Hospital Dr News

New Charter aims to tackle the racial harassment of medical students

Medical schools are being called on to sign up to a new charter that aims to tackle the racial harassment of medical students.

It follows a joint BMA and BMJ investigation which finds more needs to be done to address “unacceptable barriers” which are stopping students from achieving their full potential.

It shows that out of 32 medicals schools in the UK that responded to a freedom of information request, only half said they collect data on students’ complaints about racism and racial harrassment.

The findings indicate high levels of underreporting as, among those that did collect the data, only 11 complaints were recorded since 2010/11.

This is despite an inquiry into racial harassment in UK universities, by the Equality and Human Rights Commission, which found around a quarter of BAME students said they had experienced racial harassment since starting their course.

The BMA is launching a charter aimed at ensuring medical schools can effectively prevent racial harassment and provide support for Black, Asian and Minority Ethnic (BAME) students.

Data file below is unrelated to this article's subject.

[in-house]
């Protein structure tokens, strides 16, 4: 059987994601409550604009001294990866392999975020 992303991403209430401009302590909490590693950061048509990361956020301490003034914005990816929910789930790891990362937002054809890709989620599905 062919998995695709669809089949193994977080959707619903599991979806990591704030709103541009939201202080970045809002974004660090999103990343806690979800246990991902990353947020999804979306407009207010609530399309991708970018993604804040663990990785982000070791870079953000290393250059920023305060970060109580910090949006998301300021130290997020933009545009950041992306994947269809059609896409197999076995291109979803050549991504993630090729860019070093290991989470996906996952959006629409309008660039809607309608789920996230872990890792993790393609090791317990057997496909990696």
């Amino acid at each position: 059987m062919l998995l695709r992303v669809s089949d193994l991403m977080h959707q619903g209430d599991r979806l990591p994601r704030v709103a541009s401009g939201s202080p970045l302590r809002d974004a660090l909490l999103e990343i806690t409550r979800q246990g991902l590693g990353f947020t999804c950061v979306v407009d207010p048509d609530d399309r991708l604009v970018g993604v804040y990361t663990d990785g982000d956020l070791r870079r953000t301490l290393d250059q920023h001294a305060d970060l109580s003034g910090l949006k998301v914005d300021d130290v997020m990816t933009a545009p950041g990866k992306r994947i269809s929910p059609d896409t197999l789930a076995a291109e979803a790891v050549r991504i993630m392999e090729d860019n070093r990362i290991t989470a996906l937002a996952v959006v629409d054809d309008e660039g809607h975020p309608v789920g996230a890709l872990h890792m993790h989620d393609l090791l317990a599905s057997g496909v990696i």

Medical schools are being encouraged to sign up to the charter which offers guidance for best practice across four key areas which are in need of addressing:

  • supporting individuals to speak out;
  • ensuring robust processes for reporting and handling complaints;
  • mainstreaming equality, diversity and inclusion across the learning environment;
  • addressing racial harassment on work placements.

BMA medical students committee co-chair Gurdas Singh and BMA medical students committee deputy chair and welfare lead Stephen Naulls, said: “It is incredibly disheartening and frankly unacceptable that, after years of hard work to earn a place at medical school, medical students are still encountering racism.

“Racial harassment is a serious barrier to attainment and it is vital therefore that medical schools, as the first port of call for prospective doctors on their career path, deal with this effectively.

“Medical students must feel empowered to call out racism and bad behaviour and importantly, feel that these concerns will be listened to and dealt with effectively.”

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